Tuesday, December 11, 2007

Number of Earth-like planets, what the Great Salt Lake tells us about the possibility of lie on Mars and what will happen to humanity when we make fir

Welcome! “Alien Life” tracks the latest discoveries and thoughts in the various elements of the famous Drake Equation. You may notice that this and future entries are shorter than usual; career, family and book deal commitments have forced me to cut back some of my projects. Now, here’s today’s news:
g Stars - A new research has suggested that life could have started in the universe 500 million years earlier than it did, but UV radiation suppressed its formation. See article.
g Abodes - More than one-third of the giant planet systems recently detected outside Earth's solar system may harbor Earth-like planets, many covered in deep oceans with potential for life, according to a 2006 study. See article.
g Life - Bonnie Baxter’s study of Utah’s Great Salt Lake makes her think there could be life on Mars. See article.
g Learning - In a recent essay on Space.com, SETI’s Edna DeVore smartly writes: “In the era of "Leave No Child Behind," I wonder when children find the time for their imaginations to spark and grow. In the classroom, often it's all about basics and test preparation. During out-of-school time, video games, television and earplug media leave little quiet time for mental exploration and development. When I consider gifts for children, I look for something that is both entertaining and mind expanding. I look for a good book; batteries not required.” Ah, words for the wise …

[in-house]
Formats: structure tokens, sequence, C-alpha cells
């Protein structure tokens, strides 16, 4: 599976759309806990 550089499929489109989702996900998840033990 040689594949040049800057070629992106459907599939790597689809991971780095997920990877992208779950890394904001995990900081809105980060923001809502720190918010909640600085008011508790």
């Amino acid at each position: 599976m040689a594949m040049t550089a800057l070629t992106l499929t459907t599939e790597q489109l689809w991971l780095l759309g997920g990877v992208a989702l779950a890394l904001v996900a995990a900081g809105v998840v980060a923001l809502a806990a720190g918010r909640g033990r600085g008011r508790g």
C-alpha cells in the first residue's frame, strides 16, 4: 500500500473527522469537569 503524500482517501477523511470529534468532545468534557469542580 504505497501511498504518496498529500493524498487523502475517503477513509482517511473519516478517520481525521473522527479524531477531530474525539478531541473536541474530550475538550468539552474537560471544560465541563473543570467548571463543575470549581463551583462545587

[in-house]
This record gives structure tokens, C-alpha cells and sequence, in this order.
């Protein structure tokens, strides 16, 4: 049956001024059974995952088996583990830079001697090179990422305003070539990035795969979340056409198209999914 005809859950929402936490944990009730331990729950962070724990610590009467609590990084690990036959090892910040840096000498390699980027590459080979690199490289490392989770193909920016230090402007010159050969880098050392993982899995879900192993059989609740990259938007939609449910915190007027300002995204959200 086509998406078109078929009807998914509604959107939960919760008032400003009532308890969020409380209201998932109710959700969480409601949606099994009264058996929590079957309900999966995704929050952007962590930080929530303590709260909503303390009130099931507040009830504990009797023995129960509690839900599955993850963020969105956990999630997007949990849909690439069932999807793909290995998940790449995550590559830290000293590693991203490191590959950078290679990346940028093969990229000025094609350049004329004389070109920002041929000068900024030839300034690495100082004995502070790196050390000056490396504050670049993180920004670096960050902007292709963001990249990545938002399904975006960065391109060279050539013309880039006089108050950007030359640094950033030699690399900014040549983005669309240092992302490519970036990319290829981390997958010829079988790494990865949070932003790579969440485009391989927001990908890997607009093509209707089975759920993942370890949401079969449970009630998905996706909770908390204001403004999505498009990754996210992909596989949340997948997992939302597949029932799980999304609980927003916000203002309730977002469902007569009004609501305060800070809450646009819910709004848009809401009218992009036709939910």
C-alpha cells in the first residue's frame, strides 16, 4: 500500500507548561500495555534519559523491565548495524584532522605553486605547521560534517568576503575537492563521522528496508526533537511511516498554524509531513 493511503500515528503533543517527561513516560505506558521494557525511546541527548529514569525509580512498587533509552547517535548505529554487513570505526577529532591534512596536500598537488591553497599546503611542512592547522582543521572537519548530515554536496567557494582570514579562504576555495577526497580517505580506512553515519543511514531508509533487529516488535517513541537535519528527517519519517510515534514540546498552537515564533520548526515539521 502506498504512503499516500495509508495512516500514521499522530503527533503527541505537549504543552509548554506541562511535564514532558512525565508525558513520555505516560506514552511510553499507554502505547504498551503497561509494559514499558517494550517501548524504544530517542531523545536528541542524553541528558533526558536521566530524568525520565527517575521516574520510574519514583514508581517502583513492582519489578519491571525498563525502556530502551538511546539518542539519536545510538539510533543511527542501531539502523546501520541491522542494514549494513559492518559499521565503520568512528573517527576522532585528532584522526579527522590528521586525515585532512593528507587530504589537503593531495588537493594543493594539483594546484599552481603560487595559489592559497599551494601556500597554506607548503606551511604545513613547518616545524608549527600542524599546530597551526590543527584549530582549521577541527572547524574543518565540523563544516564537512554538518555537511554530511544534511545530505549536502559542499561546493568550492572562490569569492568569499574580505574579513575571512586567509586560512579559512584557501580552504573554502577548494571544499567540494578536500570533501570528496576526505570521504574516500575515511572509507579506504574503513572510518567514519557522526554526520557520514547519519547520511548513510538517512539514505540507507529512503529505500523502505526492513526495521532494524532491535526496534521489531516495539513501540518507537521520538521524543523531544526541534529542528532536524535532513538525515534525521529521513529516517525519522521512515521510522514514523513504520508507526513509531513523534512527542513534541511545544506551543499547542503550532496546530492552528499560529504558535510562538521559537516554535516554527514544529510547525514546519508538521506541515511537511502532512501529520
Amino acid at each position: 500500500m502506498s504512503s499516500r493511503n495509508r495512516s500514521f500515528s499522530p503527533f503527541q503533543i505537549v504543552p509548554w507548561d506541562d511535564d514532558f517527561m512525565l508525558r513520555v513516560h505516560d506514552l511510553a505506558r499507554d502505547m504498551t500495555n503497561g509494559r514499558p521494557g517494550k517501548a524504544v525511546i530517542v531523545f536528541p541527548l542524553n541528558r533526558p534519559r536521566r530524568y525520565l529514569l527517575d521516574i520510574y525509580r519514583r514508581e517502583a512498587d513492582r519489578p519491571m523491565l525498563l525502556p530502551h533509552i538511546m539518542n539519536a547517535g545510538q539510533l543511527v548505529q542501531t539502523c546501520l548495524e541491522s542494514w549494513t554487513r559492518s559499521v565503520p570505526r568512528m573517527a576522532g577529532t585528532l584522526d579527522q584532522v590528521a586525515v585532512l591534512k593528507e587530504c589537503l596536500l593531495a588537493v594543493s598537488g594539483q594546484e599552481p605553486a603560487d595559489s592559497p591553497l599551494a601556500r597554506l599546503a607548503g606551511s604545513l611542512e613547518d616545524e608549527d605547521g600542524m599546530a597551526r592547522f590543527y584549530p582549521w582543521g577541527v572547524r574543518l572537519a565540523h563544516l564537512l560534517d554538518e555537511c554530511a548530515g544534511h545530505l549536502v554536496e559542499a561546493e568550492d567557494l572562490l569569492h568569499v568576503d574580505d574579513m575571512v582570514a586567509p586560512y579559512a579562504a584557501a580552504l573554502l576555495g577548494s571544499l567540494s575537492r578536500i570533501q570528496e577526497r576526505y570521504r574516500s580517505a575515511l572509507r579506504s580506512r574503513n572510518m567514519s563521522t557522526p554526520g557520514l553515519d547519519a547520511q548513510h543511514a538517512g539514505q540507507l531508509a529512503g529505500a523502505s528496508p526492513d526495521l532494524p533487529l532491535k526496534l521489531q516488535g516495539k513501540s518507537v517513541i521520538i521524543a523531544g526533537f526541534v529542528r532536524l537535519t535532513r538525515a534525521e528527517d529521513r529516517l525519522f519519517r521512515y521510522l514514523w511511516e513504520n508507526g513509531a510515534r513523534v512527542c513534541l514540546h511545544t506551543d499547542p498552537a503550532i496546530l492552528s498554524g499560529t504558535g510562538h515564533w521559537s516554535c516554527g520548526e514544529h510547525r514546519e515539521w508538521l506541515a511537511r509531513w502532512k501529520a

g Aftermath - Here’s one futurist’s thoughts about what will happen to humanity when we make first contact with aliens. I offer this site not for its scientific rigor but as an example of something all of us who care about astrobiology should consider: What are the trends in popular culture about first contact? Such thinking will greatly influence public reaction when first contact actually does occur. See article.

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